A STAGE show inspired by the life and legacy of a groundbreaking musician whose life was cut short by cancer at the age of just 33 has been named event of the year at the annual Scots Trad Music Awards.
GRIT: The Martyn Bennett Story was created by award-winning theatre-maker Cora Bissett, who had previously turned the story of “The Glasgow Girls”, the schoolgirl campaign about the treatment of asylum seekers in the city, into a hit musical for the National Theatre of Scotland.
GRIT: The Martyn Bennett story was honoured at the awards ceremony just weeks before the 10th anniversary of Bennett’s death. A special tribute concert will open the Celtic Connections festival in Glasgow, where the accomplished piper and fiddler studied, at the then RSAMD.
The show, which featured live dance, drama, acrobatics and some of his own landmark recordings, won huge acclaim when it was premiered in Glasgow and Mull, where Bennett spent his final years living with his wife Kirsten, earlier this year.
GRIT, one of the flagship projects of the Commonwealth Games cultural programme, saw Bissett join forces with leading playwright Kieran Hurley to tell the story of Bennett’s life after relocating with his mother, folk singer Margaret, from Canada to Scotland at the age of six.
Bennett is regarded as one of Scotland’s leading musical talents of the 1990s for the way he fused dance music and club culture with traditional melodies and instruments, and is cited as a major influence by many of today’s leading bands on the trad scene.
This production told the painful yet inspiring story of a young man’s phenomenal musical imagination, and his fierce fight against the cancer which ultimately robbed him of his short life at 33. His passion, his fierce love of life, music, the country and people who inspired his ground breaking creations were evoked and explored visually, physically and immersively in this highly ambitious musical adventure.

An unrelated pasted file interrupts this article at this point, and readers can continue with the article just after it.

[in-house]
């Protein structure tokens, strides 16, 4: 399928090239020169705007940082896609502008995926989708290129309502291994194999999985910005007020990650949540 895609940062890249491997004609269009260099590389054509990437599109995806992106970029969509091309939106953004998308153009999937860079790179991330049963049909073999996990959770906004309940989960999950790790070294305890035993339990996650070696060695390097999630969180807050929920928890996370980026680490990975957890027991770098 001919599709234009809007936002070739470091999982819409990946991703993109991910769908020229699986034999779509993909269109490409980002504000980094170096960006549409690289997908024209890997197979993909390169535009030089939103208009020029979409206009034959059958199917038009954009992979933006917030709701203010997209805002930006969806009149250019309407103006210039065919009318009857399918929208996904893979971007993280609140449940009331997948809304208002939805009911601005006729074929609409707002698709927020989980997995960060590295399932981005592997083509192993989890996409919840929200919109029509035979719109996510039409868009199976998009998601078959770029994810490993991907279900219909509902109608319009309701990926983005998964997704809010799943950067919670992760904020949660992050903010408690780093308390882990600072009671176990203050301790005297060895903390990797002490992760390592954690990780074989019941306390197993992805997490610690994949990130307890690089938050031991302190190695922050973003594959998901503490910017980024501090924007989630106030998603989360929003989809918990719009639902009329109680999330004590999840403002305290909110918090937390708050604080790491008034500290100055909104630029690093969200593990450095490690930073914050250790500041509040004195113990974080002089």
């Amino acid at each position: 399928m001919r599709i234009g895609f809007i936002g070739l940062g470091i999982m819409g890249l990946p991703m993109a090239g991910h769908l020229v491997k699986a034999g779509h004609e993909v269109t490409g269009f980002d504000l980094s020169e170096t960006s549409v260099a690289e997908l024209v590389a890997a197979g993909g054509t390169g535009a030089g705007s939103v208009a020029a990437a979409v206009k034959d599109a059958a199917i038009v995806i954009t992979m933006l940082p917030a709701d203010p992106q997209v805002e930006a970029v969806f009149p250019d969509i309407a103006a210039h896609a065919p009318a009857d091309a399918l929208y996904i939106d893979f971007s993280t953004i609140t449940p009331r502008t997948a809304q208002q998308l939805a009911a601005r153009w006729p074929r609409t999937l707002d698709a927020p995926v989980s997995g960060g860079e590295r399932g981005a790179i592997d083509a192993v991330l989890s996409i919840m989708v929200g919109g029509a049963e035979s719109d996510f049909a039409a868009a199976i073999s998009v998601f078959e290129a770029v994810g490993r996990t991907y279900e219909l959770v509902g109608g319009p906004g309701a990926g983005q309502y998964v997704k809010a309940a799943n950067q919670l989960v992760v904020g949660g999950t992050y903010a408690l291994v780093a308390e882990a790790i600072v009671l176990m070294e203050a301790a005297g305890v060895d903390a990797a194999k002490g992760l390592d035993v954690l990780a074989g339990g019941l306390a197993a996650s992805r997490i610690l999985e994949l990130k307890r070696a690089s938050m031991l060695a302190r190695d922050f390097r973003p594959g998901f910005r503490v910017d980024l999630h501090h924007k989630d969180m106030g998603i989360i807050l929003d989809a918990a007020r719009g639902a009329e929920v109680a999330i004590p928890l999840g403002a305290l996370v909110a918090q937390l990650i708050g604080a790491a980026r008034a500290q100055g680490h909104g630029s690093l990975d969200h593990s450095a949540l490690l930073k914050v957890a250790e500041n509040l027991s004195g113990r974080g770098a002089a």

He famously recorded his acclaimed debut album in just seven days and went on to win headline slots at Celtic Connections, perform at Edinburgh’s Hogmanay party and the world premiere of Braveheart at Stirling Castle, and entertain Sir Sean Connery and Ewan McGregor at a World Cup party in Paris in 1998.
Despite being forced to give up live performances at the peak of his career after being diagnosed with cancer for the second time, he managed to release two more albums as he battled with illness.
Poignantly, the award for Cora Bissett’s live show came just days after the death of Sheila Stewart, one of the traditional singers whose voices that he sampled on his final album, also entitled GRIT.
Re-released last year to coincide with the launch of Bissett’s stage show, it is hailed by many critics as his best work for the way he combined renditions of largely-forgotten traditional songs with his own ground-breaking sound.
Bissett told the audience how she had been inspired to make the show after listening to GRIT.
She said: “I really felt that I wanted to tell Martyn’s life story and celebrate one of Scotland’s most visionary musicians and composers who we obviously lost so tragically.
“I wanted to respond to his music, but also celebrate the life and passion and innovation that just burst out of him.
“It was a huge honour to share his music with a whole new audience.” Martyn Bennett’s mother Margaret completed an emotional night for his family friends when she was honoured for her services to traditional music.